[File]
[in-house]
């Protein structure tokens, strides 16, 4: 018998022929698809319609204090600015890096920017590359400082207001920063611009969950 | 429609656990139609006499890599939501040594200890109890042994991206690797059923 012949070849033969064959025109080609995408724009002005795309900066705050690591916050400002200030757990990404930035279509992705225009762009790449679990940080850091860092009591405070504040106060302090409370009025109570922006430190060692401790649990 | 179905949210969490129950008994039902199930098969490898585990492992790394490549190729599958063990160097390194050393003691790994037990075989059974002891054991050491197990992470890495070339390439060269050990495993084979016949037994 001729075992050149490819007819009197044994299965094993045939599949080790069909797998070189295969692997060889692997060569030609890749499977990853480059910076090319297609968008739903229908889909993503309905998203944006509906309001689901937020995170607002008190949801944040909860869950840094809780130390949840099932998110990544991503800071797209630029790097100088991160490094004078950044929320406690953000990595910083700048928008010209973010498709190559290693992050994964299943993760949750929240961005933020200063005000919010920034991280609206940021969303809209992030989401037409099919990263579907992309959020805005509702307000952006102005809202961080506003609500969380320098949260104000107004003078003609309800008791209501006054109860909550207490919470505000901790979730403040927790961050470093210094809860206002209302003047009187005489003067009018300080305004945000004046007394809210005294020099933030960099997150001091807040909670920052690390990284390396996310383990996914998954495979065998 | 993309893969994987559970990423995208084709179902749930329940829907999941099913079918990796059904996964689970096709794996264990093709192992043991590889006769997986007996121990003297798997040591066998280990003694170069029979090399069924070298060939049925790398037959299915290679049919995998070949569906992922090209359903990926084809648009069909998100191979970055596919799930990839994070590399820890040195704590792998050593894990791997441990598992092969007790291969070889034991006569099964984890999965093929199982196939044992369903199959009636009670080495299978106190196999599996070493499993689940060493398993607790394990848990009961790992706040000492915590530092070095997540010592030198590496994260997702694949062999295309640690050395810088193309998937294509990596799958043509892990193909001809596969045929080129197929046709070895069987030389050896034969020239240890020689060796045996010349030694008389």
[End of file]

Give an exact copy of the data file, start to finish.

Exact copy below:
[in-house]
């Protein structure tokens, strides 16, 4: 018998022929698809319609204090600015890096920017590359400082207001920063611009969950 | 429609656990139609006499890599939501040594200890109890042994991206690797059923 012949070849033969064959025109080609995408724009002005795309900066705050690591916050400002200030757990990404930035279509992705225009762009790449679990940080850091860092009591405070504040106060302090409370009025109570922006430190060692401790649990 | 179905949210969490129950008994039902199930098969490898585990492992790394490549190729599958063990160097390194050393003691790994037990075989059974002891054991050491197990992470890495070339390439060269050990495993084979016949037994 001729075992050149490819007819009197044994299965094993045939599949080790069909797998070189295969692997060889692997060569030609890749499977990853480059910076090319297609968008739903229908889909993503309905998203944006509906309001689901937020995170607002008190949801944040909860869950840094809780130390949840099932998110990544991503800071797209630029790097100088991160490094004078950044929320406690953000990595910083700048928008010209973010498709190559290693992050994964299943993760949750929240961005933020200063005000919010920034991280609206940021969303809209992030989401037409099919990263579907992309959020805005509702307000952006102005809202961080506003609500969380320098949260104000107004003078003609309800008791209501006054109860909550207490919470505000901790979730403040927790961050470093210094809860206002209302003047009187005489003067009018300080305004945000004046007394809210005294020099933030960099997150001091807040909670920052690390990284390396996310383990996914998954495979065998 | 993309893969994987559970990423995208084709179902749930329940829907999941099913079918990796059904996964689970096709794996264990093709192992043991590889006769997986007996121990003297798997040591066998280990003694170069029979090399069924070298060939049925790398037959299915290679049919995998070949569906992922090209359903990926084809648009069909998100191979970055596919799930990839994070590399820890040195704590792998050593894990791997441990598992092969007790291969070889034991006569099964984890999965093929199982196939044992369903199959009636009670080495299978106190196999599996070493499993689940060493398993607790394990848990009961790992706040000492915590530092070095997540010592030198590496994260997702694949062999295309640690050395810088193309998937294509990596799958043509892990193909001809596969045929080129197929046709070895069987030389050896034969020239240890020689060796045996010349030694008389």